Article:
CENTRAL Petroleum has been racing to reach a final investment decision for its Range project in the Queensland Surat Basin, but with the market suddenly sidelined by the outbreak of COVID-19 and the global and domestic economy struggling to stay afloat, has had to shelve its project for the time being.

    Business growth has been the company's priority for the last year and has seen it accumulate a portfolio or operating assets and exploration tenements. 

    However, the company told the share market today while there was no direct material impact to its current production from a low oil price and volatile market, it expected logistical challenges to hinder its growth projects. 

    Central and its 50% joint venture partner, fertiliser manufacturer Incitec Pivot, had been targeting an FID for the Range coal seam gas project in Queensland for early 2021. Incitec had been progressing Range as a way to shore up much-needed domestic supply. 

    Pre-FID activities and planning for a three-well appraisal pilot project were well under way. But now, due to a crashing market the venture has abruptly stopped work. Neither partner has a time frame for when work may recommence. 

    Incitec told shareholders it "remained committed" to the domestic gas project, which has a 2C contingent gas resource of about 130 petajoules, and hoped to restart activities "as soon as possible." 

    Central insisted it too was committed to the project and would accelerate operations "as soon as business conditions permit." 

    The company had a cash balance at the end of February of $27.2 million and has no major exposure to the low oil price as about 90% of its production is gas, not oil. 

    It also recently extended its debt facilities to September 2021 and only has a $5 million repayment due in the next 12 months, positioning the company in a relatively stable position. 

    Other exploration and development projects, including Central's Northern Territory Amadeus Basin project has been put aside as they are "no longer feasible given the logistical constraints" imposed by travel and infrastructure restrictions imposed by the Territory government to isolate vulnerable remote communities from the virus. 

    The company said it would revise its exploration schedule after market conditions stabilised. Again, there is no time frame on when this could occur. 

    Source: Energy News Bulletin

    Read more here

  • 26 Mar 2020 9:48 AM | Sonia Harvey (Administrator)

    INPEX is just the latest major oiler to flag deep cuts to its operations and capital expenditure, today announcing at its annual general meeting it was reviewing investment and seeking cost saving measures.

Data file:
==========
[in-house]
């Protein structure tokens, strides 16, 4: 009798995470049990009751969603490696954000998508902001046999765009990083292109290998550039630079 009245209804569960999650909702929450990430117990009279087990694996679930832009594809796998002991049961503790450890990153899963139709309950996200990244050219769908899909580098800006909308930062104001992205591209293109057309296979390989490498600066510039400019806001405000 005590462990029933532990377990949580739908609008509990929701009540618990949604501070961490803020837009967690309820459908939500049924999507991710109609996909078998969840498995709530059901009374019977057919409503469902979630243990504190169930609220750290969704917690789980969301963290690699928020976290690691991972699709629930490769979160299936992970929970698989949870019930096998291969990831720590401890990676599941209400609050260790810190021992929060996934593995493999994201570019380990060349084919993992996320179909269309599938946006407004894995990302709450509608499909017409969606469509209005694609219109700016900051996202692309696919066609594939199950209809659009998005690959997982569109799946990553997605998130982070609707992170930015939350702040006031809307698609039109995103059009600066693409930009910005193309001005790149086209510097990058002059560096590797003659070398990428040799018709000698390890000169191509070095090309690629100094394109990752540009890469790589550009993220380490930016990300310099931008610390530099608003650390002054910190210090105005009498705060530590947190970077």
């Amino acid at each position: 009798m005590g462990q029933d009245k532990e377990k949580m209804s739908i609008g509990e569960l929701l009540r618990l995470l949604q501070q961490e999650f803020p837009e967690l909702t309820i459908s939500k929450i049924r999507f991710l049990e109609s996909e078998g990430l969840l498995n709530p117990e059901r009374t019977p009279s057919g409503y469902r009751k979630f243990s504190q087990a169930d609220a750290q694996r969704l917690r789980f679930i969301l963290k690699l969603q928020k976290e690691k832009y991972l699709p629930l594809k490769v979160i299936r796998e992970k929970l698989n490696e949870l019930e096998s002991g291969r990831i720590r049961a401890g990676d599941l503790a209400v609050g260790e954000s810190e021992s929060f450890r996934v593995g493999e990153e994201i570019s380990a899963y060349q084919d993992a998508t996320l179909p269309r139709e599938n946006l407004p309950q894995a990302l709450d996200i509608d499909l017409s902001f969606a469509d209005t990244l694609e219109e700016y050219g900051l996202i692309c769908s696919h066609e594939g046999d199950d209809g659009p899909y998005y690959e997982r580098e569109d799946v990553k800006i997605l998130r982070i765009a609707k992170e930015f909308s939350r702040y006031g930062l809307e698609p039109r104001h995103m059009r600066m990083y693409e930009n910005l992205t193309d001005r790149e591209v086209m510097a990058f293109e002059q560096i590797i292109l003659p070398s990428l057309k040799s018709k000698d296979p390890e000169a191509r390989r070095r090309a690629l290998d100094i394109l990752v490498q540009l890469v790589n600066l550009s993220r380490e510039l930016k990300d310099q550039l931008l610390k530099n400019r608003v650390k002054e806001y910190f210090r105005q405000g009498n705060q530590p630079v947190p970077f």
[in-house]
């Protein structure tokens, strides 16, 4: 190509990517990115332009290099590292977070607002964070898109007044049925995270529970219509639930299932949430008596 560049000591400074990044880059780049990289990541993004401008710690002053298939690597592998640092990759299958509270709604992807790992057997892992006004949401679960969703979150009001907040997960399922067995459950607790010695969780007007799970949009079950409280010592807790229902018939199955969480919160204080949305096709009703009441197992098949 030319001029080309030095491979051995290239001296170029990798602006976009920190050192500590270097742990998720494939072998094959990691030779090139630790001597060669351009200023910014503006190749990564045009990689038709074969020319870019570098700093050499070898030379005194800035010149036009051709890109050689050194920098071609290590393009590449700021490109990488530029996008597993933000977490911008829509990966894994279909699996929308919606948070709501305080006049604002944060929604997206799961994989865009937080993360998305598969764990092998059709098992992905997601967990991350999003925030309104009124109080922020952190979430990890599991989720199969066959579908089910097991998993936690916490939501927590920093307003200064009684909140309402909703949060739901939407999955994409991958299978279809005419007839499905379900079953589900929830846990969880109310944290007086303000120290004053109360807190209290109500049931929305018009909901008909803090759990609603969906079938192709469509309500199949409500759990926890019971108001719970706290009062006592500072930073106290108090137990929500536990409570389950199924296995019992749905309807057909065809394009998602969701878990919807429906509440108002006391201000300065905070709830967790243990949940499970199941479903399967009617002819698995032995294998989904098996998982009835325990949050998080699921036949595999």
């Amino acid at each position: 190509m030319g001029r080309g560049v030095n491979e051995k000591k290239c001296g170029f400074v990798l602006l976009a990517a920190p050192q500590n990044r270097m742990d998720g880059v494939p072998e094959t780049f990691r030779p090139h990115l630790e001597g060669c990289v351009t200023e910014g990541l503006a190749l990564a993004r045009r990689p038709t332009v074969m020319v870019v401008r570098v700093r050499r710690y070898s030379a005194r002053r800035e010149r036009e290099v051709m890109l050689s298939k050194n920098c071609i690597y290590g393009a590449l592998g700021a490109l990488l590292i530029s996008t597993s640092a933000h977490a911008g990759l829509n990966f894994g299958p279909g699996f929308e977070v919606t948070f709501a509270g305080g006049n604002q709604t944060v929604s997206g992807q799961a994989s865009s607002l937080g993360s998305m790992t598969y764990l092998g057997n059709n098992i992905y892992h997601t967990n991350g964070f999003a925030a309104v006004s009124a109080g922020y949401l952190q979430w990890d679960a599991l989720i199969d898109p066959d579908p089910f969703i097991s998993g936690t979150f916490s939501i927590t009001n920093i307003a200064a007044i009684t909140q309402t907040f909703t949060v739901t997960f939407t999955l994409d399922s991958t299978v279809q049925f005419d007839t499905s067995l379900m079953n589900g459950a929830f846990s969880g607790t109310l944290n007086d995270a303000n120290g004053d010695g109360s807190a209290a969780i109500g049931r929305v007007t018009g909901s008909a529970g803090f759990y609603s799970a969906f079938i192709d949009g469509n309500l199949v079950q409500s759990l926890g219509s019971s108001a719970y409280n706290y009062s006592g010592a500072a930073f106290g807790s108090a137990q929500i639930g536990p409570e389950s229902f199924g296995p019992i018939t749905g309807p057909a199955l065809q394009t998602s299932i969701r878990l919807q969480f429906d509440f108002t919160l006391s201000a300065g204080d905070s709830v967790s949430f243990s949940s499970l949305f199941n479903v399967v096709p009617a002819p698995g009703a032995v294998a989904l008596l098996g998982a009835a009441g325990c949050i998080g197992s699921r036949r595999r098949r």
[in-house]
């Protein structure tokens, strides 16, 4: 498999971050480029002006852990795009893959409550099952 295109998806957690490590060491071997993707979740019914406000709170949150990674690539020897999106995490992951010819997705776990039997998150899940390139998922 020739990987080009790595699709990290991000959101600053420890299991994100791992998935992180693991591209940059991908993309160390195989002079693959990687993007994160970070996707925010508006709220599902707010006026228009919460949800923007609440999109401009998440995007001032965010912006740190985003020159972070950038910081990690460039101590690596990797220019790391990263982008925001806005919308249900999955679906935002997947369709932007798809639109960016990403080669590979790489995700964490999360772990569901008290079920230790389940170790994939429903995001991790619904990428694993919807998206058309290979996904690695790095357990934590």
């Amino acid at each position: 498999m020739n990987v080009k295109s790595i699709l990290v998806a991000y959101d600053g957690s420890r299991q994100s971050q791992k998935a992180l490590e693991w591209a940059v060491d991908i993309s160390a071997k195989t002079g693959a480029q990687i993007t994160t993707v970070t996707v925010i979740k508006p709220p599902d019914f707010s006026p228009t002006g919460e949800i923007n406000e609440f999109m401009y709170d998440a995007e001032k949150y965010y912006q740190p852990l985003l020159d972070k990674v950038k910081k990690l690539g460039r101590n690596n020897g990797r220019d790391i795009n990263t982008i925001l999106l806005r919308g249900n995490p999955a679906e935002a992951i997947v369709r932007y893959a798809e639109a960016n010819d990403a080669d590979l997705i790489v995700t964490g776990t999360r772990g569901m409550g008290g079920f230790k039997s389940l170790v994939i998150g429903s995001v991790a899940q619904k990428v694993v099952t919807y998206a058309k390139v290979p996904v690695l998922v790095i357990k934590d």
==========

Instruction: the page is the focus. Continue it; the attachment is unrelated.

Inpex today confirmed to shareholders it was considering its options and is looking to make cuts following a growing trend of other international oil and gas producers. No specific details were given however. 

    Over the last fortnight, as the oil price plunged below $30 a barrel and fears of a global recession ramped up, international oil and gas companies have taken the axe to capital expenditure and operational expenditure budgets. 

    Shell plans to lop US$9 billion from its spending plans as it seeks to weather out the collapse in oil prices, cutting operating costs by $3 billion and capex by $5 billion. 

    Shell has also suspended its buy-back share program, saying its "decisive action" would protect cash flow and guarantee dividends. 

    French oil producer Total said it would slash operating costs by $500 million and suspend its $2 billion buyback program having already repurchased about $550 million of shares.  

    BP has said it is "making interventions" and has flexibility to cut its spending by 20%. BP is yet to make any specific spending figure for 2020 public. 

    Equinor said just this week it would follow suit reducing capex by US$3 billion to ride out the oil price and COVID-19 pandemic. It had already suspended a $5 billion share buyback program. 

    Equinor is postponing all its US shale drilling and expects to be cash flow neutral at an average oil price of $25/bbl.

    Overnight Eni, joined its fellow European-based multinationals, revising its planned activities and reducing its capex by around US$3 billion. This equates to 35% of its planned capex. 

    Chevron has also made big cuts this week in the face of oil price woes too, outlining measures which include cutting capex by US$4 billion, or 20% and also suspending its annual share repurchase program. 

    Chevron's biggest cut will target upstream unconventionals, primarily in the US Permian Basin, where the company will slash more than $2 billion in spending. 

    A further $1.2 billion will be hacked from upstream projects and exploration both across its US assets and internationally. 

    Around $800 million will be shaved from its downstream and chemicals business. 

    ConocoPhillips has committed to US$2.2 billion worth of spending cuts. 

    The Houston-based oil business released a statement last week saying it would reduce its forecast operational capex by $700 million, or 10% and cancelling $500 million worth of planned 2020 share repurchases. 

    On a combined basis, the capital and share repurchase cuts represent a reduction in 2020 cash uses of $2.2 billion, according to the company. 

    "Our industry is clearly experiencing an unprecedented event brought about by simultaneous supply and demand shocks," ConocoPhillips CEO Ryan Lance said. 

    Source: Energy News Bulletin

    Read more here

  • 24 Mar 2020 1:14 PM | Sonia Harvey (Administrator)

    Protecting our health is imperative and should be everyone's priority... Maintaining livelihood for business is next. Stay safe everyone and support each other through trying times!

    UPDATE: Factsheets now available to assist industry

    Fact sheets are now available from the Northern Territory government in regard to how industry might apply for exemptions to support their operations and workforce requirements.